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Shuttleworth Labels Architects "Absolute Bastards"

It’s almost as if Ken Shuttleworth has taken inspiration from my very own pseudonym…

The founder of Make Architects — a former right-hand man of Sir Norman Foster — thrust his inner "Angry Architect" into the limelight this week, deriding his peers as “arrogant and egotistical,” and accusing them of “taking all the credit” for the work of engineers. His extraordinary tirade was delivered to an audience of 700 engineers, and (perhaps unsurprisingly) was met with cheers.

As The Independent reports, Shuttleworth even resorted to expletives in a rather Gehry-esque fashion: He labeled architects “absolute bastards” and accused starchitects of taking over with “their dazzling shirts, their big watches, and their big, pointy, shiny erections.” Wow.

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The man himself. Via Architect's Journal

Now, I like a good rant as much as the next architect, but Shuttleworth’s outburst appears to contain numerous fallacies, not to mention some of the most outrageous generalizations since Gehry’sinfamous ‘98%’ moment. He has since defended his cantankerous quips, claiming that the speech was a “tongue-in-cheek” attempt to provoke engineers into “stepping up to the mark.”

An interesting strategy, but one that will undoubtedly be misrepresented across the world through the hysterical lens of the watching media. Now, whilst I may be playing right into Shuttleworth’s hands here, there is nothing like a rambunctious retort to stoke the fires of debate. Accordingly, here are five stereotypes spouted by the self-proclaimed “rebel architect” — and the reasons why they are just plain wrong.

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1. Architects “take all the credit” from engineers.

Perhaps Shuttleworth was speaking from experience, but statistics show that the most successful firms are those that value architectural design and engineering on equal terms. In Building Design’s World Architecture 100 — a definitive list of the planet’s largest firms — five of the top ten promote engineering as a core sector of their organization, including the top two firms, Aecom and Nikken Sekkei. This hints at the possibility that working together might actually prove fruitful… just a thought, Ken.

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2. Architects are “arrogant.”

Shuttleworth’s stab at the supposed pretension of the Profession was a tired cliché, not to mention being a gross generalization that tars every architect on the planet with the same brush as Frank Gehry — and even he apologized after his bad day in Spain. Here’s the thing: I have just as many grievances about the cult of "starchitecture" as Ken Shuttleworth, but for me, his biggest mistake was to get personal. Taking shots at the work of big architectural firms is one thing — criticism can be valuable when well-founded — but attacks on the collective character of an entire industry is unlikely to advance the conversation, save for giving the tabloid press something to dig their claws into.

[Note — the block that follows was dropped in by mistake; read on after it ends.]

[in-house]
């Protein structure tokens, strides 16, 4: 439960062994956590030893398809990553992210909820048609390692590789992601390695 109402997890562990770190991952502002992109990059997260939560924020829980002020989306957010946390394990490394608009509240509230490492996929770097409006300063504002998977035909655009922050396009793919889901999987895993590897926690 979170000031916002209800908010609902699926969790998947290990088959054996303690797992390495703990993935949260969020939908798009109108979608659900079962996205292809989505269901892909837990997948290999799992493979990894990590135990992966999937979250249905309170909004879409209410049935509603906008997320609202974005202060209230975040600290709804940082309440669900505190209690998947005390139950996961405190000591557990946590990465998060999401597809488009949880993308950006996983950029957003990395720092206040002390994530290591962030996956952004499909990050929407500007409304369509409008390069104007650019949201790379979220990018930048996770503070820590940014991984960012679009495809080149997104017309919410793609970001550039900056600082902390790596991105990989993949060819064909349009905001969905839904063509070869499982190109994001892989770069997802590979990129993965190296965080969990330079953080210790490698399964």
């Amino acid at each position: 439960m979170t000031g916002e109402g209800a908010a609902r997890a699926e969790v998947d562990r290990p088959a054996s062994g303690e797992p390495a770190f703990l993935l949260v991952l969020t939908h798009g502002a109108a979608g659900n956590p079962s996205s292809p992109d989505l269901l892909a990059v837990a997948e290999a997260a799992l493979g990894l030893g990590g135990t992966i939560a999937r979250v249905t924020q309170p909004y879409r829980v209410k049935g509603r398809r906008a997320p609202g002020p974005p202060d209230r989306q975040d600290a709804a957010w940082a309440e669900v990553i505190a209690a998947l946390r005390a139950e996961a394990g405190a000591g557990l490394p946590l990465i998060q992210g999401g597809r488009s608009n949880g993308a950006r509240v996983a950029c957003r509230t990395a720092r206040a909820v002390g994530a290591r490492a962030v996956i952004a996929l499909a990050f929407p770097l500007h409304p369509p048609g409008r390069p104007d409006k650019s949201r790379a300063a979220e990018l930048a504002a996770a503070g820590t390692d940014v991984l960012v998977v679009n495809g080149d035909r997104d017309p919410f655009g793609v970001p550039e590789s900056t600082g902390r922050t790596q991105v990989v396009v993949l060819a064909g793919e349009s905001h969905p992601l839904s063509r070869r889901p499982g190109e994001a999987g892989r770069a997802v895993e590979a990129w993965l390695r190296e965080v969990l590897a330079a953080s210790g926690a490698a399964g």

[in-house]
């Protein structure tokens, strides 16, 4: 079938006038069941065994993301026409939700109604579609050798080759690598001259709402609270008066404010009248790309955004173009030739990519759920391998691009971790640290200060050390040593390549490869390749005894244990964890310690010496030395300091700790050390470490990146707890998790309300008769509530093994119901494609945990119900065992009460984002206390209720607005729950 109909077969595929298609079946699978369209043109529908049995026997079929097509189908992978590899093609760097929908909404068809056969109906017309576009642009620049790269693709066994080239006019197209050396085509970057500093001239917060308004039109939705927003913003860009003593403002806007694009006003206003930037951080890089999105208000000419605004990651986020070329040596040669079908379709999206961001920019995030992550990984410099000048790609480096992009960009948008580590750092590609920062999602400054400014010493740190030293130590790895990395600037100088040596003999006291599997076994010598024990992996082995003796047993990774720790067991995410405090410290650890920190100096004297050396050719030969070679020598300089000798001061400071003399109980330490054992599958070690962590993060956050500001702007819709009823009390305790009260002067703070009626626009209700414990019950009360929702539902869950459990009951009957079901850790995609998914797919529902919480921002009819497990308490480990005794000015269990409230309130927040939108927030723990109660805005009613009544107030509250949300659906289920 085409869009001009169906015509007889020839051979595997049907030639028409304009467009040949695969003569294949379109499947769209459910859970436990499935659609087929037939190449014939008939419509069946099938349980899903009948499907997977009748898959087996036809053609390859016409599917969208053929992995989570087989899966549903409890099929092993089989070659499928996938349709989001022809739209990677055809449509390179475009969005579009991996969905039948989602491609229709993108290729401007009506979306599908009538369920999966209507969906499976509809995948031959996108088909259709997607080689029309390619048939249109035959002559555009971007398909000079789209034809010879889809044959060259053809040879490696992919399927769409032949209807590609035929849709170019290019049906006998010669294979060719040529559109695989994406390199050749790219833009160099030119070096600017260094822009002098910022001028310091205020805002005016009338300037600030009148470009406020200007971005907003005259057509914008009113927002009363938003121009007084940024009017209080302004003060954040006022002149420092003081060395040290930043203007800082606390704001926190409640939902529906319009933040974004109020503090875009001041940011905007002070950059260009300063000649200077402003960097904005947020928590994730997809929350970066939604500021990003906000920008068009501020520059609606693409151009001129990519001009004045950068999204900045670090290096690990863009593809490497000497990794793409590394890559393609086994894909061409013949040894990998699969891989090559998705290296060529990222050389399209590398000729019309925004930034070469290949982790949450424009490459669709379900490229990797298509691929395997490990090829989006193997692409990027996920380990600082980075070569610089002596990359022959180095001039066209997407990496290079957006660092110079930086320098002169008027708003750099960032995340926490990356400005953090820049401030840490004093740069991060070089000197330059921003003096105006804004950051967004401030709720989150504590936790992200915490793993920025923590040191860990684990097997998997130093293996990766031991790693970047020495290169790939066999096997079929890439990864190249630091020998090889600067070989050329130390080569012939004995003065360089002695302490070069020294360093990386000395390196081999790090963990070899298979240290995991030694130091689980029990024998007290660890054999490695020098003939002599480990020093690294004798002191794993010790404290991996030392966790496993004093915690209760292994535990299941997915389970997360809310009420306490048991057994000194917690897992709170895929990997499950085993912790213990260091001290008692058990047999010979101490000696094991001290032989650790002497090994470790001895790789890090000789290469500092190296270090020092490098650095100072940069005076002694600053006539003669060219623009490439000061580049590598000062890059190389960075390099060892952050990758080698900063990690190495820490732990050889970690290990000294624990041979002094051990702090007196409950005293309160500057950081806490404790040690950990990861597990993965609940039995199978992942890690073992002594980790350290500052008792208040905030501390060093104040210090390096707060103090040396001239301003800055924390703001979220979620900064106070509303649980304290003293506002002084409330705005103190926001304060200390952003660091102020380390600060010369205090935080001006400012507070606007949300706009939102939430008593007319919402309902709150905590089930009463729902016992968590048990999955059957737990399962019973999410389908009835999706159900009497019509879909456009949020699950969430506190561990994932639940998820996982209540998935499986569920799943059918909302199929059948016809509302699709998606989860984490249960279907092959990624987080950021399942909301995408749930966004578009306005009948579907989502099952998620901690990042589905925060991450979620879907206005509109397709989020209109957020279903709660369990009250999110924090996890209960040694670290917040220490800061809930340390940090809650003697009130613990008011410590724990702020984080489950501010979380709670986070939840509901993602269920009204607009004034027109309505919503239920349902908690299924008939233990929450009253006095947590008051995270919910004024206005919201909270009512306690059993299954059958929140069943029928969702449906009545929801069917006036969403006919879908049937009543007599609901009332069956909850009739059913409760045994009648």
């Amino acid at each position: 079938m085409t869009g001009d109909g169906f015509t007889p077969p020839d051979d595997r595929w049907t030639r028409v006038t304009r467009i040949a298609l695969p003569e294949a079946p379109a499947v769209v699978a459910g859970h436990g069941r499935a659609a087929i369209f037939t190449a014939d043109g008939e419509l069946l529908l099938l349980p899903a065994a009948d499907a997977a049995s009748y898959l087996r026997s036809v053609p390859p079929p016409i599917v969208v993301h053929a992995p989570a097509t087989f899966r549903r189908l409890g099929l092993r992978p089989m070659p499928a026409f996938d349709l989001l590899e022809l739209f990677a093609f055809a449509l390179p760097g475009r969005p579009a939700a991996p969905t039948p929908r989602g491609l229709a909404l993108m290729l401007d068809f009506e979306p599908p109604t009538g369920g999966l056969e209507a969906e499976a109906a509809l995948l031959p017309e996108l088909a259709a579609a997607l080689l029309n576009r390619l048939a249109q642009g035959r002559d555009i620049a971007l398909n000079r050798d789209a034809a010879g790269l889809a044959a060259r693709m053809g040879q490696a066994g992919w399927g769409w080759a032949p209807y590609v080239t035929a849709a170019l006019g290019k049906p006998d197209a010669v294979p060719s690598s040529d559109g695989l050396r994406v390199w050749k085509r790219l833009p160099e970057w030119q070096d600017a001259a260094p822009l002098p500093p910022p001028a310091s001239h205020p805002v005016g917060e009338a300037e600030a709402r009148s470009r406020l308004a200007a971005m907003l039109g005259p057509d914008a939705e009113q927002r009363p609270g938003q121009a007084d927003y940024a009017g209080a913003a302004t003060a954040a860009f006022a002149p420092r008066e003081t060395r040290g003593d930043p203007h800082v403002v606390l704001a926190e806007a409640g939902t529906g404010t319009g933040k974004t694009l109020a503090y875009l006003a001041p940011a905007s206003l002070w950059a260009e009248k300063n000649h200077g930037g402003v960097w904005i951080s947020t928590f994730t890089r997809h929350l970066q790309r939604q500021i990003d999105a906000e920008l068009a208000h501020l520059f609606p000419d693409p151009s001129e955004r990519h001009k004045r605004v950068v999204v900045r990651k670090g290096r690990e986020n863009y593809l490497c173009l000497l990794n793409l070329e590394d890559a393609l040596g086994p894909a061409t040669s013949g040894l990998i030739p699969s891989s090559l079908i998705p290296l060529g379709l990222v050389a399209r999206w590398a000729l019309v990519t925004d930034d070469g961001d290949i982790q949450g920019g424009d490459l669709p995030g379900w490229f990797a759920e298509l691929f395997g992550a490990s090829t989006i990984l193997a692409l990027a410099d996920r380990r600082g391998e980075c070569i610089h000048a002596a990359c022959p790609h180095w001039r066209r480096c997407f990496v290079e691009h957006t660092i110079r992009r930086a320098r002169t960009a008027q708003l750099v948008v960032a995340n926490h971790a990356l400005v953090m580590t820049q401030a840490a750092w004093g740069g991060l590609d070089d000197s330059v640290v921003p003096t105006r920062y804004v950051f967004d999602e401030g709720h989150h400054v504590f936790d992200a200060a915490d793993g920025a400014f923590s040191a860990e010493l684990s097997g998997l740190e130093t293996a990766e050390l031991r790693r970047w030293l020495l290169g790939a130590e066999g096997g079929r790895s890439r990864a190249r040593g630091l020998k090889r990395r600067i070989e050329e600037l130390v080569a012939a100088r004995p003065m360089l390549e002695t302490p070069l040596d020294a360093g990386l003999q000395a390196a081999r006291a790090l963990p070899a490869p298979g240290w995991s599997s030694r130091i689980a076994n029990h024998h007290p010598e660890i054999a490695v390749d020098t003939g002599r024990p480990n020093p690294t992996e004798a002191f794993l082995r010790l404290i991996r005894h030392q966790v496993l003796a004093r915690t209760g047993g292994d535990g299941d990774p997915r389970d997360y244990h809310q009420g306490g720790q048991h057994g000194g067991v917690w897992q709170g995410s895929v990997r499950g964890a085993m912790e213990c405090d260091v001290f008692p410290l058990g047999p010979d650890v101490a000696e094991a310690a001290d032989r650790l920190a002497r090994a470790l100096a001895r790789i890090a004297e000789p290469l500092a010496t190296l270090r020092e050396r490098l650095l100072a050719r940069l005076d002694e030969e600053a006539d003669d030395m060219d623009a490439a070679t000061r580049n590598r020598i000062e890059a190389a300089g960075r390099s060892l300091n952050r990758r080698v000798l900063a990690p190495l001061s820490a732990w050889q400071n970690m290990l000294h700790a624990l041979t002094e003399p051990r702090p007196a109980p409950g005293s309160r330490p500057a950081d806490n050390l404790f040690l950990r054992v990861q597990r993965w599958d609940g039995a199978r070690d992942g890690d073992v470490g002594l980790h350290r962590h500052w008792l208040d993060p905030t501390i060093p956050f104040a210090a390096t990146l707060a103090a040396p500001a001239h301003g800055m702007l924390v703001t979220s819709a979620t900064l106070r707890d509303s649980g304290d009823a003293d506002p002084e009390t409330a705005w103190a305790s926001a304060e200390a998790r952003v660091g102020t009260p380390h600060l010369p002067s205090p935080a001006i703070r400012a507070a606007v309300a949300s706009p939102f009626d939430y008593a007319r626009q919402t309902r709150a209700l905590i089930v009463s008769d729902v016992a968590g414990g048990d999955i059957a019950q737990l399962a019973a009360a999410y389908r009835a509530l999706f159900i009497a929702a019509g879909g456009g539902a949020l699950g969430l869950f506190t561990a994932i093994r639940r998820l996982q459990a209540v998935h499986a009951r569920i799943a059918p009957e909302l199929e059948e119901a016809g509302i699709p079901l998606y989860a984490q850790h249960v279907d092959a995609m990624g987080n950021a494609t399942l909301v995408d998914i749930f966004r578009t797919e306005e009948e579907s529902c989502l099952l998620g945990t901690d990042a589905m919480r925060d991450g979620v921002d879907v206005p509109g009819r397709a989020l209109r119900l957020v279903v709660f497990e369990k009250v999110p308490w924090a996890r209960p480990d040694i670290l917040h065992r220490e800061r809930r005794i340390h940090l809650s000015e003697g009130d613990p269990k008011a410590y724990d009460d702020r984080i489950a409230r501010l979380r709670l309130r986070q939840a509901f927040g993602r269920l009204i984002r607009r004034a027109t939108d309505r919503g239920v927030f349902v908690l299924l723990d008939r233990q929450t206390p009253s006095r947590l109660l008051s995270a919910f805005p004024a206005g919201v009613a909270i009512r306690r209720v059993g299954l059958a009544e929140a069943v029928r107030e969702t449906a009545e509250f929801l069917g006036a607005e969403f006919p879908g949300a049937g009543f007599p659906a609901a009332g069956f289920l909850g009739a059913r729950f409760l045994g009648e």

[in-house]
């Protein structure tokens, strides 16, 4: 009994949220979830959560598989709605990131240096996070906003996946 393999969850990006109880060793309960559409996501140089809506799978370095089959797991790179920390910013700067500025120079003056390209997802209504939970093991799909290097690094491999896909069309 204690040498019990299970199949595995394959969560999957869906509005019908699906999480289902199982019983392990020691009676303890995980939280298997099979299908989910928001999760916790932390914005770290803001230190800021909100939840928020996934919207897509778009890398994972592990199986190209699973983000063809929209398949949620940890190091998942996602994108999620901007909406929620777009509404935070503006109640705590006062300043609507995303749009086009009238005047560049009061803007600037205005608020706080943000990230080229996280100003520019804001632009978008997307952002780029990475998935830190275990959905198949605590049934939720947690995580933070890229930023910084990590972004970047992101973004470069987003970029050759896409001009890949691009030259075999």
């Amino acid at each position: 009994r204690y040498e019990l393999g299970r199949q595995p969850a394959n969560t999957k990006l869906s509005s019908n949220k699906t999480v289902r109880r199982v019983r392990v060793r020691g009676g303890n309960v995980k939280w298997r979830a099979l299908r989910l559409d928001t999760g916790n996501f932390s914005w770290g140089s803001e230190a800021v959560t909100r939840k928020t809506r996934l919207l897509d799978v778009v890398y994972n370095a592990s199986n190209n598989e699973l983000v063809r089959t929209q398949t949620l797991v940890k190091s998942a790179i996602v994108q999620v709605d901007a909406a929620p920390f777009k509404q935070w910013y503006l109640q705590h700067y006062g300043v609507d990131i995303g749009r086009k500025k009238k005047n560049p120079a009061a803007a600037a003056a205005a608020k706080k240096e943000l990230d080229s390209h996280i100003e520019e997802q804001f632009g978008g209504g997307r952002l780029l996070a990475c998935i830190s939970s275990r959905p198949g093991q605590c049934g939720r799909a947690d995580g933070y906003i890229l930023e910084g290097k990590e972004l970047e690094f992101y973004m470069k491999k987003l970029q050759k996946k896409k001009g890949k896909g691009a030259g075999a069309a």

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3. Architects are “egotistical.”

Of course, there are plenty of egotistical people in the world, and some of them are architects; Ken himself could be accused of possessing such a trait, quarreling with Mr. Foster over the authorship of some of London’s most prominent landmarks. However, lest we forget, "starchitects" tend to rise to prominence due to their work rather than their personality, and the media are surely far more responsible for thrusting Hadid, Gehry, and Libeskind into the limelight rather than focusing on the contents of their portfolios.

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4. Architects are obsessed with creating “big, pointy, shiny erections.”

Shuttleworth was undoubtedly having some fun with this comment, which comes straight from the mouth of the lead architect behind St. Mary Axe in London, otherwise known as the “Erotic Gherkin.” Again, this is a dated assumption that does not factor in the rising popularity of low-rise, high-density proposals in urban settings. Heck, even when skyscrapers are called for, they’re rarely pointy and shiny these days: Last year’s A+ Award Winners in the high-rise categories came in a vast array of different shapes and sizes, all with one thing in common: great design.

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5. Starchitects wear “big watches and dazzling shirts.”

This sentiment is, without a doubt, preposterous: Everyone knows that we wear black and only black. Interestingly, when wading through oceans of images on the Internet to find an architect who may actually be dressed in the attire that Shuttleworth described, I stumbled across just one: this portrait of Ken’s former boss, Norman Foster. Perhaps this is a sign Shuttleworth has been tainted by his own personal experiences working in the upper echelons of the profession, but please, Ken: don’t make us all suffer as a result of your painful past!

It’s worth noting that one of the first people to placate Shuttleworth was a Professor of civil engineering: Tim Ibell, a lecturer at the University of Bath, pointed out that “great buildings rely on great architecture and great engineering in equal measure.”

You couldn't write this script. What on earth is the next headline going to be? ‘Architect Paints Optimistic Picture of a Collaborative Future?’

We can but hope…

Yours controversially,

The Angry Architect